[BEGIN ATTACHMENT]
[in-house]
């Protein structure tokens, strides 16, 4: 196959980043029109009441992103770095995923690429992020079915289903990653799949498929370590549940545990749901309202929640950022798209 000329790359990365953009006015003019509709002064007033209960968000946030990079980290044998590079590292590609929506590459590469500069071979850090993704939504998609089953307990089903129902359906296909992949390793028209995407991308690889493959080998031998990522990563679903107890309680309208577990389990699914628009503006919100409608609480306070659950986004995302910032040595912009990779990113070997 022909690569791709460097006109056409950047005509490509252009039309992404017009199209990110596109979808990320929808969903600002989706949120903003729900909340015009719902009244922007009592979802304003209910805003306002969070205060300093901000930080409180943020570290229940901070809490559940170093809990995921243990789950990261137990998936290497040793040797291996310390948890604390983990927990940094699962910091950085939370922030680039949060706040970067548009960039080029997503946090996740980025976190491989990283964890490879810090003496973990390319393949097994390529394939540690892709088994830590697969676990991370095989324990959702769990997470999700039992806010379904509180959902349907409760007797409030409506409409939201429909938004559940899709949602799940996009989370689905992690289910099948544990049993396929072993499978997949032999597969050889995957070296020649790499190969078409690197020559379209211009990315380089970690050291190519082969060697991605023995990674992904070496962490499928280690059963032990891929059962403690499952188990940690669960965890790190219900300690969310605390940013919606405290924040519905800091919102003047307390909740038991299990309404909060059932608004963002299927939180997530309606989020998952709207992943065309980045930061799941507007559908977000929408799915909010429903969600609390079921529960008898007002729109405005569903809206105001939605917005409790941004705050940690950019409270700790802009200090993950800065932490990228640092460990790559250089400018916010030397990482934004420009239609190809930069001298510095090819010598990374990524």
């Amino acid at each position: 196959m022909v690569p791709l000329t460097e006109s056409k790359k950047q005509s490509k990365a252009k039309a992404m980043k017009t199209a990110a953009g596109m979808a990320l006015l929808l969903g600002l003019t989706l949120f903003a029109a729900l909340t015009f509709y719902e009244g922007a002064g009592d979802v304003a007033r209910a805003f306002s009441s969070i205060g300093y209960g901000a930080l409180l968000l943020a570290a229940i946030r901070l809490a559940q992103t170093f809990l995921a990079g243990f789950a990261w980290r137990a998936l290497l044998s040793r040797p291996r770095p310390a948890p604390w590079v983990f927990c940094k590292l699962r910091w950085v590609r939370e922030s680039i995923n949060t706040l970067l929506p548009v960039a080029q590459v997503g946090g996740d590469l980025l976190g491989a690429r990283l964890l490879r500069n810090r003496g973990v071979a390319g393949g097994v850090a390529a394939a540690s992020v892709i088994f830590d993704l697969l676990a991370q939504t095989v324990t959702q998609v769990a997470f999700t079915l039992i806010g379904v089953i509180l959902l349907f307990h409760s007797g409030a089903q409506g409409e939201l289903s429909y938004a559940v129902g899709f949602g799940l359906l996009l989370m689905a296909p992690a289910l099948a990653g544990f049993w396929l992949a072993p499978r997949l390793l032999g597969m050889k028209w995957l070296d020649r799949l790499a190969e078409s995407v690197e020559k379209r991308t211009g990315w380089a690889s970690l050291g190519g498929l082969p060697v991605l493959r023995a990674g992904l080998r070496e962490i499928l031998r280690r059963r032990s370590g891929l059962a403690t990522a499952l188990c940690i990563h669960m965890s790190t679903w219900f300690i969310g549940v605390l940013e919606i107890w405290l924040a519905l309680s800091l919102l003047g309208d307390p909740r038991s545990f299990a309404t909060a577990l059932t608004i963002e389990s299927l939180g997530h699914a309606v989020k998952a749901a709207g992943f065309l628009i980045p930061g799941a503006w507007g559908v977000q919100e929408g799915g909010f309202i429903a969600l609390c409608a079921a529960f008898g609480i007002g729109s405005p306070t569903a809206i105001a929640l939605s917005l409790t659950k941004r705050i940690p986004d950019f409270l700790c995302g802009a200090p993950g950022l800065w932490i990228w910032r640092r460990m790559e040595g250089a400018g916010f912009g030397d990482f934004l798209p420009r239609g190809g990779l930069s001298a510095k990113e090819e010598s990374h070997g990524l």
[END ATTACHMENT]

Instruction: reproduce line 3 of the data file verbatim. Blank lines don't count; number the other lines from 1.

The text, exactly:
């Amino acid at each position: 196959m022909v690569p791709l000329t460097e006109s056409k790359k950047q005509s490509k990365a252009k039309a992404m980043k017009t199209a990110a953009g596109m979808a990320l006015l929808l969903g600002l003019t989706l949120f903003a029109a729900l909340t015009f509709y719902e009244g922007a002064g009592d979802v304003a007033r209910a805003f306002s009441s969070i205060g300093y209960g901000a930080l409180l968000l943020a570290a229940i946030r901070l809490a559940q992103t170093f809990l995921a990079g243990f789950a990261w980290r137990a998936l290497l044998s040793r040797p291996r770095p310390a948890p604390w590079v983990f927990c940094k590292l699962r910091w950085v590609r939370e922030s680039i995923n949060t706040l970067l929506p548009v960039a080029q590459v997503g946090g996740d590469l980025l976190g491989a690429r990283l964890l490879r500069n810090r003496g973990v071979a390319g393949g097994v850090a390529a394939a540690s992020v892709i088994f830590d993704l697969l676990a991370q939504t095989v324990t959702q998609v769990a997470f999700t079915l039992i806010g379904v089953i509180l959902l349907f307990h409760s007797g409030a089903q409506g409409e939201l289903s429909y938004a559940v129902g899709f949602g799940l359906l996009l989370m689905a296909p992690a289910l099948a990653g544990f049993w396929l992949a072993p499978r997949l390793l032999g597969m050889k028209w995957l070296d020649r799949l790499a190969e078409s995407v690197e020559k379209r991308t211009g990315w380089a690889s970690l050291g190519g498929l082969p060697v991605l493959r023995a990674g992904l080998r070496e962490i499928l031998r280690r059963r032990s370590g891929l059962a403690t990522a499952l188990c940690i990563h669960m965890s790190t679903w219900f300690i969310g549940v605390l940013e919606i107890w405290l924040a519905l309680s800091l919102l003047g309208d307390p909740r038991s545990f299990a309404t909060a577990l059932t608004i963002e389990s299927l939180g997530h699914a309606v989020k998952a749901a709207g992943f065309l628009i980045p930061g799941a503006w507007g559908v977000q919100e929408g799915g909010f309202i429903a969600l609390c409608a079921a529960f008898g609480i007002g729109s405005p306070t569903a809206i105001a929640l939605s917005l409790t659950k941004r705050i940690p986004d950019f409270l700790c995302g802009a200090p993950g950022l800065w932490i990228w910032r640092r460990m790559e040595g250089a400018g916010f912009g030397d990482f934004l798209p420009r239609g190809g990779l930069s001298a510095k990113e090819e010598s990374h070997g990524l």